Using (or Abusing) an Unpaid Intern

Dear Anita,

I run a small business on a shoestring. We are starting to get really busy but I still can’t afford to hire someone else. How can I go about getting an unpaid intern?

Interncarrying stacks of takeout coffeesDear “Budget Boss,”

College interns seem to be a dime a dozen in summer. In 2015, 63% of college grads with a bachelor’s degree had participated in internships, according to the National Association of Colleges and Employers. Of those, about 61% were paid, and 39% unpaid. How can employers get away with not paying minimum wage? Many unpaid internships may be walking the line of legality. Basically, if an intern does any work that is useful to the employer, the internship may not meet the exception in the Fair Labor Standards Act.

It’s easier for non-profits to utilize unpaid internships; they can simply classify the intern as a volunteer. But in the for-profit private sector, you must meet the employment exclusion or it is assumed the intern is, according to the FLSA, “suffered or permitted to work” for compensation.

Here are the six criteria from the Department of Labor to exempt an unpaid internship from being an employment agreement:

  1. The internship, even though it includes actual operation of the facilities of the employer, is similar to training which would be given in an educational environment;
  2. The internship experience is for the benefit of the intern;
  3. The intern does not displace regular employees, but works under close supervision of existing staff;
  4. The employer that provides the training derives no immediate advantage from the activities of the intern; and on occasion its operations may actually be impeded;
  5. The intern is not necessarily entitled to a job at the conclusion of the internship; and
  6. The employer and the intern understand that the intern is not entitled to wages for the time spent in the internship.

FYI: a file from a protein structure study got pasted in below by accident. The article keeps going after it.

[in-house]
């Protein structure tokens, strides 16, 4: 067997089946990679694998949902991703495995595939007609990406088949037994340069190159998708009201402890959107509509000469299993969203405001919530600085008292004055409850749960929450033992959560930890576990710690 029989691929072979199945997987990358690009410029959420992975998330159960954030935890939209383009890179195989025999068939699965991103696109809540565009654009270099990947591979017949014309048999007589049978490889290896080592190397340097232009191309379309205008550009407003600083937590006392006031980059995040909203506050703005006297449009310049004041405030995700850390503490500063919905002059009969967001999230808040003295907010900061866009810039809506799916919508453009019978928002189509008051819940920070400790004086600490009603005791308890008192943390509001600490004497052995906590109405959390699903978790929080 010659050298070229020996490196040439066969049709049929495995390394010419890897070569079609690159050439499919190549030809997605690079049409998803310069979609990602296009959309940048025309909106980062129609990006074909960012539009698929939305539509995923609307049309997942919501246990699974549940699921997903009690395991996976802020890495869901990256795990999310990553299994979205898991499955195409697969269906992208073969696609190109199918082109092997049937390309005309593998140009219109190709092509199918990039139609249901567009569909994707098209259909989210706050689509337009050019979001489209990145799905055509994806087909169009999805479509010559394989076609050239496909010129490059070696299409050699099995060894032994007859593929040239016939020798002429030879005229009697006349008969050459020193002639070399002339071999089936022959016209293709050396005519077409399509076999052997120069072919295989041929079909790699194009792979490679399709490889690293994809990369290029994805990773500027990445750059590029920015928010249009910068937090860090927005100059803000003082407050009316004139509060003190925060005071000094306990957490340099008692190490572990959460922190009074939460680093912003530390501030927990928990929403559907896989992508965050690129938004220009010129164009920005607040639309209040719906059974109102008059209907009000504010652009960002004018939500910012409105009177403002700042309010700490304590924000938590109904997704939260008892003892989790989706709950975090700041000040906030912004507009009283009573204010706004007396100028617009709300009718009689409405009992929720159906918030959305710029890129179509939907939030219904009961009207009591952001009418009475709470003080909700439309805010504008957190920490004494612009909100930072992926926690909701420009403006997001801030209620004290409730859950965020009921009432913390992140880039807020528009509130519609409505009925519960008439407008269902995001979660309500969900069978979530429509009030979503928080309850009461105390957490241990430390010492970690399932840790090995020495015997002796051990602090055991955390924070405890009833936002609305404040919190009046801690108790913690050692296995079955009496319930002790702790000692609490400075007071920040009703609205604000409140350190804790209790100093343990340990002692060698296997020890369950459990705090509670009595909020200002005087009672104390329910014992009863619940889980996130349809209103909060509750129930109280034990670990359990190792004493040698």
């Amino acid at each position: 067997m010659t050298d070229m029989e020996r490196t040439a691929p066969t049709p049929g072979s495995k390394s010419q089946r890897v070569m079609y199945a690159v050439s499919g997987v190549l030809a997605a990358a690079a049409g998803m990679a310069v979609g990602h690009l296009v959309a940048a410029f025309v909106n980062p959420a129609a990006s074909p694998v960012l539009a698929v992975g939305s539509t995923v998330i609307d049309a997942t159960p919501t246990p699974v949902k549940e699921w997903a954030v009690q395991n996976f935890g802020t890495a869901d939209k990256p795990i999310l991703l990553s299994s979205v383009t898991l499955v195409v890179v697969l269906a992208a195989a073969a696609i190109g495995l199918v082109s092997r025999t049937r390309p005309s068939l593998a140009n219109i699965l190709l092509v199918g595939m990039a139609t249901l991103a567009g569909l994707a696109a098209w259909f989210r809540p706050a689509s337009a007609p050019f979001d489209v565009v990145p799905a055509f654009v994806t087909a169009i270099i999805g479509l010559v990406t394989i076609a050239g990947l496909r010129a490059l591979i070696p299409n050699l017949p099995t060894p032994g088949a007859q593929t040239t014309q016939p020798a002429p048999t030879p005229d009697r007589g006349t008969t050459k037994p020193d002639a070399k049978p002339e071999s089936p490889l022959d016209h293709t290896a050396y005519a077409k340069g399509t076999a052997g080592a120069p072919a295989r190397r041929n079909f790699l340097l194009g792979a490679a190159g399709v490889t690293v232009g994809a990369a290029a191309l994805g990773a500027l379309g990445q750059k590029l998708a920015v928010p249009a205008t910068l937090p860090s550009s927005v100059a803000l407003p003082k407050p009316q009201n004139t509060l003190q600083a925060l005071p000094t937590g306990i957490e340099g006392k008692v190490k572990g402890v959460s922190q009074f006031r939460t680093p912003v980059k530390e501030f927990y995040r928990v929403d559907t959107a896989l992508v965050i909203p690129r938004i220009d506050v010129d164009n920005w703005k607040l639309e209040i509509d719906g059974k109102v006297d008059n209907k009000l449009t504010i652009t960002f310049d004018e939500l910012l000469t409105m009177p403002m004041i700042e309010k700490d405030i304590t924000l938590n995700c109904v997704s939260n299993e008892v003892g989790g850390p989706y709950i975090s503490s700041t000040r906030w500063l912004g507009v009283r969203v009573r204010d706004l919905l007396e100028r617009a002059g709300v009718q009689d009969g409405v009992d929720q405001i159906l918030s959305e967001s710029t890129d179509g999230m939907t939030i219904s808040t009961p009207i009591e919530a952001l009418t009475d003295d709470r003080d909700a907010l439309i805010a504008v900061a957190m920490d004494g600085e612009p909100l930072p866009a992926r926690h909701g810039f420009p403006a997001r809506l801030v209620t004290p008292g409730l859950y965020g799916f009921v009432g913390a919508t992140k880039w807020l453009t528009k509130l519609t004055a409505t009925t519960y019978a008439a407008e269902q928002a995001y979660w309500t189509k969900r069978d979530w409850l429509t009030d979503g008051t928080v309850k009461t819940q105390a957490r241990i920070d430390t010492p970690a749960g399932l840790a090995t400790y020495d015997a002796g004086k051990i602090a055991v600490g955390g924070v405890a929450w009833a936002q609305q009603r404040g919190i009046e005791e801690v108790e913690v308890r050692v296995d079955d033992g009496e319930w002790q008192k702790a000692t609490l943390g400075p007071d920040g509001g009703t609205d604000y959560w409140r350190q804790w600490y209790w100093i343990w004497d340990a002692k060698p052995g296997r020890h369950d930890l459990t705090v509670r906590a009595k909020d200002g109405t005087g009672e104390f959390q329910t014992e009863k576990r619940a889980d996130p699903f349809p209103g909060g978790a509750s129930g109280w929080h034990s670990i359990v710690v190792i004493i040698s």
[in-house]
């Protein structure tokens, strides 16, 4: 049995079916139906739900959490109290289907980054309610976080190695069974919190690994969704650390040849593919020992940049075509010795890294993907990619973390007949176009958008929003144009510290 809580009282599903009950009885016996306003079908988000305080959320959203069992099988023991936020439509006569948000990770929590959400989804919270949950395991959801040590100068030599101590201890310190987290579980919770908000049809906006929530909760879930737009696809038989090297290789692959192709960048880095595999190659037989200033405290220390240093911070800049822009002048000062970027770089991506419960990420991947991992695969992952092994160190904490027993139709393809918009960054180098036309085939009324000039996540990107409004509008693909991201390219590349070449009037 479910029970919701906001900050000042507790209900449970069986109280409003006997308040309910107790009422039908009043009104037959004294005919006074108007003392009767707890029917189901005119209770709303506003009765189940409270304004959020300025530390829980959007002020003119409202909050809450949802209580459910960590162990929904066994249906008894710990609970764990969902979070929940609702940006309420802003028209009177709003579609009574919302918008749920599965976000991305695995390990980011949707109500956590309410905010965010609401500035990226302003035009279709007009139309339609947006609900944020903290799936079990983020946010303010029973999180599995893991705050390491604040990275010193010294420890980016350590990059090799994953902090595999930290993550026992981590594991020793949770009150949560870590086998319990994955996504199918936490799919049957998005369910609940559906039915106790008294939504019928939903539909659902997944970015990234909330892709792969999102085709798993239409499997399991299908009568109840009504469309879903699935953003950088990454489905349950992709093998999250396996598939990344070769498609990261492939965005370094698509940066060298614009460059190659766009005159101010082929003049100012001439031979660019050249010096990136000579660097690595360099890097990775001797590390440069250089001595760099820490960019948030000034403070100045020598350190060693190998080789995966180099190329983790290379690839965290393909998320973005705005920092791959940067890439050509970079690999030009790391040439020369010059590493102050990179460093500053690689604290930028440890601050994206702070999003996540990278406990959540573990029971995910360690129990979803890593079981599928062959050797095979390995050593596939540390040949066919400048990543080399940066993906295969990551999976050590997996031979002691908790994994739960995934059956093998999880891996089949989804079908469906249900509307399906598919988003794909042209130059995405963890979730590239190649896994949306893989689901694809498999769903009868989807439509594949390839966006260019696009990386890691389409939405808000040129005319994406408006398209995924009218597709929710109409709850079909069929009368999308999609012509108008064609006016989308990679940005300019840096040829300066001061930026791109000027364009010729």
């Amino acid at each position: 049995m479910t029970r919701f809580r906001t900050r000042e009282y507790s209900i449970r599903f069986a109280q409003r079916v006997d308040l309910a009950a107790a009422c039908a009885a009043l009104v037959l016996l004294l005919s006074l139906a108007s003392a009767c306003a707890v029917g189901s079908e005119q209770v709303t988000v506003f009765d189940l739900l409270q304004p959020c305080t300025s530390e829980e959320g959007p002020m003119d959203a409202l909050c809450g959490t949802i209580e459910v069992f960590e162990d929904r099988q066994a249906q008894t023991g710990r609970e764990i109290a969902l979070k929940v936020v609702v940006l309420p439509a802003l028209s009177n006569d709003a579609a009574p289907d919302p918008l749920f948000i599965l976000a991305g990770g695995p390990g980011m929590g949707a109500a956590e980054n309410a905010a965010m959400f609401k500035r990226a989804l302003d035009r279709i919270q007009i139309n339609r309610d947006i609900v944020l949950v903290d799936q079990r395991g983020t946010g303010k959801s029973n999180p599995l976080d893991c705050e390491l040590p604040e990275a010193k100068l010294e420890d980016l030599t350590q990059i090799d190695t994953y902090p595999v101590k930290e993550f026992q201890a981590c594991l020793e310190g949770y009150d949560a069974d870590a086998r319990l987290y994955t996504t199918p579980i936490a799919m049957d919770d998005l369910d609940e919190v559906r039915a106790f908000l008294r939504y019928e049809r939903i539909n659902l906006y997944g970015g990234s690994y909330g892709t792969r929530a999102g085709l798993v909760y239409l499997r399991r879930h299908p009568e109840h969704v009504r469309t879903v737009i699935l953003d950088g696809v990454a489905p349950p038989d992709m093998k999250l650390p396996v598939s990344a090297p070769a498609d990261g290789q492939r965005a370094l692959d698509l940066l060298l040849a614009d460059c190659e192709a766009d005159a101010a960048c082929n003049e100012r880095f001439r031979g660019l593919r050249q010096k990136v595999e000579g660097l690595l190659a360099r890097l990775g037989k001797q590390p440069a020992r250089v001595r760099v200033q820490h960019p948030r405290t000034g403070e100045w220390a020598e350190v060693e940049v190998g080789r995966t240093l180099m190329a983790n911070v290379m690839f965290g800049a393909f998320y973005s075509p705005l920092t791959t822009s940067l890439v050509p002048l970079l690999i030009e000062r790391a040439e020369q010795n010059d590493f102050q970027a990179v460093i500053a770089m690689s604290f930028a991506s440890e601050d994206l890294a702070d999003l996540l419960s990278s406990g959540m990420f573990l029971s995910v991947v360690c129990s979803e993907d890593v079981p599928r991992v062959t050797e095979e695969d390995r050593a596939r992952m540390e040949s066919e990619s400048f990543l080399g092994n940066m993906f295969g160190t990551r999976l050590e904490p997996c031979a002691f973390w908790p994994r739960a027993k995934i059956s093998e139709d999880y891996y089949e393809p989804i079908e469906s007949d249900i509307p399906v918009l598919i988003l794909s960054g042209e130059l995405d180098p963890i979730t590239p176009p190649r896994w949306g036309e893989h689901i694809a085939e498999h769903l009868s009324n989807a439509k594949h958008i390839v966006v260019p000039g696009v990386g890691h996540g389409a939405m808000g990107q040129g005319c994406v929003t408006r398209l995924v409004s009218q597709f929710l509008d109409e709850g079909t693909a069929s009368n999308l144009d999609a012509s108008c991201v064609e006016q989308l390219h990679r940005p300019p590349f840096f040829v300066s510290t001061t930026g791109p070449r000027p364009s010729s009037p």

Unless you work closely with your local college or university to make sure the internship meets the educational requirement, chances are, you’ll have to pay your intern minimum wage. If you have fluctuating needs for additional help, consider hiring flexible personnel from a staffing company for the months, weeks, or even days that you need help.

Readers: How have you benefitted from an internship – paid or unpaid?

Do you have a job-related question? Ask Anita.

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How to Find Jobs Not Advertised on the Top Job Boards, Part 2

Last week, I offered a half-dozen alternatives to finding positions on the online job boards. To review those ideas, click here. For more tips on how to find unadvertised jobs, read on…

business visionJob Fairs. Also known as a career expo, this is an event where employers and recruiters can meet job seekers. Be sure to bring copies of your résumé, and jot down notes on the business cards you collect so you can follow up. Set up a Google Alert so you won’t miss the next job fair scheduled in your region.

Internships & Volunteer Opportunities. Don’t think internships are just for recent graduates. If you are able to get an internship or volunteer to work for free (a radical concept, I know!) at your dream company, you’ll have your foot in the door when that paid position opens up. Even if your volunteer activities don’t lead to a position, you may meet some people who can help you further your career.

Take a Temp Job. If you just can’t work for free, join a temporary employment agency, such as The Select Family of Staffing Companies. You’ll be able to make some bill-paying money with assignments that last from a few days to a few months, in addition to keeping your skills from getting rusty. You may even be offered a permanent position. In this US News article, “10 Reasons to Take a Temporary Job,” point #1 notes that temporary work isn’t so temporary.

Word of Mouth. If you’ve been searching for a job for any length of time, you’re probably sick of the term “networking.”  Don’t let discouragement keep you from chamber of commerce mixers, service club meetings, and even ponying up the greens fees for a round of golf. For tips on networking, read my post Networking Know-How.

Hit the Bricks. Whether you want to find a job in a downtown boutique or in the financial district of your city, dress for the part, pop some freshly printed résumés in your satchel, and go hunting on foot.  While higher-level jobs don’t often advertise with a “Help Wanted” sign in the window, chatting up the receptionist in an office suite building may lead to some inside information. If you ask to speak to a company’s hiring manager, you may be able to get 10 minutes of his or her time, even without an appointment.

You never know. Your next job may be hiding in plain sight.

Readers: Have you ever landed an “unadvertised” job? We’d love to hear your story.

Do you have a question for Anita Clew? Visit http://anitaclew.com/ask-anita/.

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Disclaimer

Anita Clew's blog posts are intended for general guidance and should never be taken as legal advice. In all instances where harassment, inequity, or unfair treatment is believed to be present, please consult your HR Department or legal representation.
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